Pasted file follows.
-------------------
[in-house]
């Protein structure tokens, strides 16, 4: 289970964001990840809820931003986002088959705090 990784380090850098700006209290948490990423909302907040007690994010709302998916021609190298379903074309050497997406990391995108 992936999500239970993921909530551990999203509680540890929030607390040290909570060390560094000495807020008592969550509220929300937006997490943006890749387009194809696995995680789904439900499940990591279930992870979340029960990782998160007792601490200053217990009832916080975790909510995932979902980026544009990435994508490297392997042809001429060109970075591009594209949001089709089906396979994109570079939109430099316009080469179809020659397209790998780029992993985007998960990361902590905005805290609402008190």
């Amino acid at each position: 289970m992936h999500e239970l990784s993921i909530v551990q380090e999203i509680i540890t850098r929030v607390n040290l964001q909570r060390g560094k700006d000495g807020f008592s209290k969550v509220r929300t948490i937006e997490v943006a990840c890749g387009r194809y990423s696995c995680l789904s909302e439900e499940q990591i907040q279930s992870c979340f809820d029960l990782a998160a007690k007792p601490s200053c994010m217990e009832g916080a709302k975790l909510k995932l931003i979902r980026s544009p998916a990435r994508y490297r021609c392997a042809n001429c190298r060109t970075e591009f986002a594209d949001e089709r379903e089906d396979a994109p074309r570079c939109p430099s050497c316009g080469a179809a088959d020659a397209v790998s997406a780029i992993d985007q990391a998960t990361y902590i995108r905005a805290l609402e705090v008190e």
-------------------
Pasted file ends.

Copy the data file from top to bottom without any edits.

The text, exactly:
[in-house]
């Protein structure tokens, strides 16, 4: 289970964001990840809820931003986002088959705090 990784380090850098700006209290948490990423909302907040007690994010709302998916021609190298379903074309050497997406990391995108 992936999500239970993921909530551990999203509680540890929030607390040290909570060390560094000495807020008592969550509220929300937006997490943006890749387009194809696995995680789904439900499940990591279930992870979340029960990782998160007792601490200053217990009832916080975790909510995932979902980026544009990435994508490297392997042809001429060109970075591009594209949001089709089906396979994109570079939109430099316009080469179809020659397209790998780029992993985007998960990361902590905005805290609402008190």
């Amino acid at each position: 289970m992936h999500e239970l990784s993921i909530v551990q380090e999203i509680i540890t850098r929030v607390n040290l964001q909570r060390g560094k700006d000495g807020f008592s209290k969550v509220r929300t948490i937006e997490v943006a990840c890749g387009r194809y990423s696995c995680l789904s909302e439900e499940q990591i907040q279930s992870c979340f809820d029960l990782a998160a007690k007792p601490s200053c994010m217990e009832g916080a709302k975790l909510k995932l931003i979902r980026s544009p998916a990435r994508y490297r021609c392997a042809n001429c190298r060109t970075e591009f986002a594209d949001e089709r379903e089906d396979a994109p074309r570079c939109p430099s050497c316009g080469a179809a088959d020659a397209v790998s997406a780029i992993d985007q990391a998960t990361y902590i995108r905005a805290l609402e705090v008190e």